Published: Wed, November 07, 2018

Punter's incredible $500,000 Melbourne Cup payday

Punter's incredible $500,000 Melbourne Cup payday

Sheets and a tent were immediately put up to protect the horse and the tragic scene from shocked spectators, with some sharing photos online following the tragedy.

English stayer Cross Counter, ridden by Kerrin McEvoy, gave Dubai-based Godolphin stable its first Melbourne Cup with victory in Australia's largest and most prestigious horse race on Tuesday.

Trained by Charlie Appleby and ridden by Kerrin McEvoy, Cross Counter crossed the line clear of Marmelo in second place and A Prince of Arran in third.

In a statement, RSPCA Australia spokesperson Jane Speechley said: "Our thoughts are with animal lovers across the country who have been affected by this loss, and confronted by the very real risks posed by racing to the horses involved".

Starting a $9 chance, Cross Counter settled in the second half of the field but producing a stirring finish to overhaul Marmelo ($12) who was initially being hailed the victor for Hugh Bowman.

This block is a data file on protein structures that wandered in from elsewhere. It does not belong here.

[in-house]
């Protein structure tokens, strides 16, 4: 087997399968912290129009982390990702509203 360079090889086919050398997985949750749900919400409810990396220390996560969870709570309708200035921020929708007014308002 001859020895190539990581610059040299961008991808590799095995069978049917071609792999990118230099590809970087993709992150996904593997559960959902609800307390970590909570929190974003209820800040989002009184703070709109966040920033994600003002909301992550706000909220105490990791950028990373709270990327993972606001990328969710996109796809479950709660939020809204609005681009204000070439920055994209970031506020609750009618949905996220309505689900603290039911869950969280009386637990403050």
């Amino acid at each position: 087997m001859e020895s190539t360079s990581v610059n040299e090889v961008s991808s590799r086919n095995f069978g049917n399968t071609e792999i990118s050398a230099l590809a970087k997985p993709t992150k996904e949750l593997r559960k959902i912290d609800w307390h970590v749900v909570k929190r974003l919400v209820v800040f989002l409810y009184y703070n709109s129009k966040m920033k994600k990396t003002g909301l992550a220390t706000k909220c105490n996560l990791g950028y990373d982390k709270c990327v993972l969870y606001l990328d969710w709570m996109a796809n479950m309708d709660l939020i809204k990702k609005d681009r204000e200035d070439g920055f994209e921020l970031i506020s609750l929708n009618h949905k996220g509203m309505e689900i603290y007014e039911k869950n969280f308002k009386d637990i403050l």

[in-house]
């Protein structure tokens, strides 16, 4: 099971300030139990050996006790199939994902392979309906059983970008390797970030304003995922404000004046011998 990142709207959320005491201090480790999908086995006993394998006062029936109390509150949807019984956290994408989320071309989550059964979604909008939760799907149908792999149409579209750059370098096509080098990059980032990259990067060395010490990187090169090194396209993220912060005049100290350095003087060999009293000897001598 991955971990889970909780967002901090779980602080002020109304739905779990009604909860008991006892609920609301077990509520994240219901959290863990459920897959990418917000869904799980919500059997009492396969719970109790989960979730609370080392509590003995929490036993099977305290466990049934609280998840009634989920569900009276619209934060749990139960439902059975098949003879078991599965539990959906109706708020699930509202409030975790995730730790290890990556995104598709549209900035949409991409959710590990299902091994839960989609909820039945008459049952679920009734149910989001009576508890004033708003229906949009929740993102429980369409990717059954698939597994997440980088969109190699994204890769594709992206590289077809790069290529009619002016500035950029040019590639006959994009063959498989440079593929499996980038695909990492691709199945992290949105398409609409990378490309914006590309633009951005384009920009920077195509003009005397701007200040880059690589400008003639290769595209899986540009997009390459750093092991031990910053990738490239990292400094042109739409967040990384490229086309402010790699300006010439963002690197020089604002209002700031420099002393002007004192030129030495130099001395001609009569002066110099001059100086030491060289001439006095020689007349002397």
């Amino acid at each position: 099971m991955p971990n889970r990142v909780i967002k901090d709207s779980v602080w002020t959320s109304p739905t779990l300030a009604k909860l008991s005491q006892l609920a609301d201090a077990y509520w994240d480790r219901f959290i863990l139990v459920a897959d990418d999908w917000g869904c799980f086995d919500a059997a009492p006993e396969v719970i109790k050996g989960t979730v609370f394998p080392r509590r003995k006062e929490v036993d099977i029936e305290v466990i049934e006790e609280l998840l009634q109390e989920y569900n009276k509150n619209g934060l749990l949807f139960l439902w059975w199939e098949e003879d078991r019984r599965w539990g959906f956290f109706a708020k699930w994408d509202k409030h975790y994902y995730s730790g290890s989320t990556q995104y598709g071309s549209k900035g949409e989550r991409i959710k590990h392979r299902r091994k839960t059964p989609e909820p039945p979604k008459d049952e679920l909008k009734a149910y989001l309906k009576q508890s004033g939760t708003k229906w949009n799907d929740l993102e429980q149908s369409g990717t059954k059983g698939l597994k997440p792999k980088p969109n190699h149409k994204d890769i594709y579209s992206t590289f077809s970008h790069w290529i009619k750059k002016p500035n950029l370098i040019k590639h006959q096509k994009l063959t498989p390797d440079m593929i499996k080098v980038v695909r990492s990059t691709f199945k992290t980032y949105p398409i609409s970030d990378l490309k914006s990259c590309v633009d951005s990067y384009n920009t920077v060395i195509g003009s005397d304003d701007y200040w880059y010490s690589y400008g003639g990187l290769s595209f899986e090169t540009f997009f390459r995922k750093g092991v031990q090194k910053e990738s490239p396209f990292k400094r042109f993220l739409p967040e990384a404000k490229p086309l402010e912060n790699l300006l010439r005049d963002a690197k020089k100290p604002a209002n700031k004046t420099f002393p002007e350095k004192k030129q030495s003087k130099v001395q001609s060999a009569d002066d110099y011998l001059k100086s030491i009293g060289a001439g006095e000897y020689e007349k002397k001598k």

The Irish four-year-old was a 20/1 outsider for the Melbourne Cup and rounded the bend into the home straight midway through the pack.

The horse was the sixth to die as a result of the Melbourne Cup since 2013.


"We thought we almost had it, as I assume Charlie (Appleby) did".

The race was marred when the Aidan O'Brien-trained The Cliffsofmoher broke down at the winning post the first time around, breaking its right shoulder.

Before the race, The Cliffsofmoher was "sweating up", which can sometimes be an indication a horse is in distress.

"We were lucky to get through, said McEvoy, who won the Melbourne Cup for the third time".

Cross Counter's win in Tuesday's $7.3 million race fulfilled the long-coveted Cup dream of one of the world's richest men. He's the one who's encouraged us to take the chances in what we do internationally.

The Cup victory notched up 30 Group One wins for Godolphin worldwide in 2018.

"We have campaigned over here the last three years now and have been competitive but we have always learnt each trip what horse we felt was going to be needed on the big day".

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